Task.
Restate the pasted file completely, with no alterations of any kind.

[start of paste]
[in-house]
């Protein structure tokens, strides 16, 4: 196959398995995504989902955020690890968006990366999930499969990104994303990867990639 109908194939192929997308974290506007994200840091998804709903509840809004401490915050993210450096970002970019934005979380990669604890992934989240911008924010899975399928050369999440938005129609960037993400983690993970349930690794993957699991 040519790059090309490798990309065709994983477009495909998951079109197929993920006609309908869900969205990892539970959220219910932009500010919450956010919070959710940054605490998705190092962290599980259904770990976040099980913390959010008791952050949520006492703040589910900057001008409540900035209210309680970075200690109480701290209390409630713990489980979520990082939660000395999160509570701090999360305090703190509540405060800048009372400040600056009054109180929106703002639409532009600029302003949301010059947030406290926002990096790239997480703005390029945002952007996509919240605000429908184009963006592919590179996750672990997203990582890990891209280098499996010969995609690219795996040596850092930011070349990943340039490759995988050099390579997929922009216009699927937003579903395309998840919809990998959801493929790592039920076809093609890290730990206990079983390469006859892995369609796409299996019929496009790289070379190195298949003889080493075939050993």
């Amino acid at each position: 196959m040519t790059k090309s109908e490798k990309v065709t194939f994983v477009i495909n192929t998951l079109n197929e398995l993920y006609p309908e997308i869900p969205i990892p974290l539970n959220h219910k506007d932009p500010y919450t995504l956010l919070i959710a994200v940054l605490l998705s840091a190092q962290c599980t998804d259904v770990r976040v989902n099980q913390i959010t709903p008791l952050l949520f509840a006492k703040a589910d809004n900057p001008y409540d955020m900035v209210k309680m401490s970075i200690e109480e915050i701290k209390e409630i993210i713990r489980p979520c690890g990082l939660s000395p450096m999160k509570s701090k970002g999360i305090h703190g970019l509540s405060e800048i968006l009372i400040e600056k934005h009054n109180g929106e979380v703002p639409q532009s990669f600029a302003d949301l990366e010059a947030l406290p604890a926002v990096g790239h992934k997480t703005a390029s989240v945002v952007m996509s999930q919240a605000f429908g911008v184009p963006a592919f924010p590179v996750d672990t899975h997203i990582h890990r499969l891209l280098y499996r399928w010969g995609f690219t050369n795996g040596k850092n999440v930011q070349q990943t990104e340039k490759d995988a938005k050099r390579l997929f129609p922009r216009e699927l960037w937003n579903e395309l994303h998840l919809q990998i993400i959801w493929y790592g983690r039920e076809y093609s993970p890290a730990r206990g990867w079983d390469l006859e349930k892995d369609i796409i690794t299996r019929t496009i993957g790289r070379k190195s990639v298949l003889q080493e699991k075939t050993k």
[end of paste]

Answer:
[in-house]
């Protein structure tokens, strides 16, 4: 196959398995995504989902955020690890968006990366999930499969990104994303990867990639 109908194939192929997308974290506007994200840091998804709903509840809004401490915050993210450096970002970019934005979380990669604890992934989240911008924010899975399928050369999440938005129609960037993400983690993970349930690794993957699991 040519790059090309490798990309065709994983477009495909998951079109197929993920006609309908869900969205990892539970959220219910932009500010919450956010919070959710940054605490998705190092962290599980259904770990976040099980913390959010008791952050949520006492703040589910900057001008409540900035209210309680970075200690109480701290209390409630713990489980979520990082939660000395999160509570701090999360305090703190509540405060800048009372400040600056009054109180929106703002639409532009600029302003949301010059947030406290926002990096790239997480703005390029945002952007996509919240605000429908184009963006592919590179996750672990997203990582890990891209280098499996010969995609690219795996040596850092930011070349990943340039490759995988050099390579997929922009216009699927937003579903395309998840919809990998959801493929790592039920076809093609890290730990206990079983390469006859892995369609796409299996019929496009790289070379190195298949003889080493075939050993």
């Amino acid at each position: 196959m040519t790059k090309s109908e490798k990309v065709t194939f994983v477009i495909n192929t998951l079109n197929e398995l993920y006609p309908e997308i869900p969205i990892p974290l539970n959220h219910k506007d932009p500010y919450t995504l956010l919070i959710a994200v940054l605490l998705s840091a190092q962290c599980t998804d259904v770990r976040v989902n099980q913390i959010t709903p008791l952050l949520f509840a006492k703040a589910d809004n900057p001008y409540d955020m900035v209210k309680m401490s970075i200690e109480e915050i701290k209390e409630i993210i713990r489980p979520c690890g990082l939660s000395p450096m999160k509570s701090k970002g999360i305090h703190g970019l509540s405060e800048i968006l009372i400040e600056k934005h009054n109180g929106e979380v703002p639409q532009s990669f600029a302003d949301l990366e010059a947030l406290p604890a926002v990096g790239h992934k997480t703005a390029s989240v945002v952007m996509s999930q919240a605000f429908g911008v184009p963006a592919f924010p590179v996750d672990t899975h997203i990582h890990r499969l891209l280098y499996r399928w010969g995609f690219t050369n795996g040596k850092n999440v930011q070349q990943t990104e340039k490759d995988a938005k050099r390579l997929f129609p922009r216009e699927l960037w937003n579903e395309l994303h998840l919809q990998i993400i959801w493929y790592g983690r039920e076809y093609s993970p890290a730990r206990g990867w079983d390469l006859e349930k892995d369609i796409i690794t299996r019929t496009i993957g790289r070379k190195s990639v298949l003889q080493e699991k075939t050993k």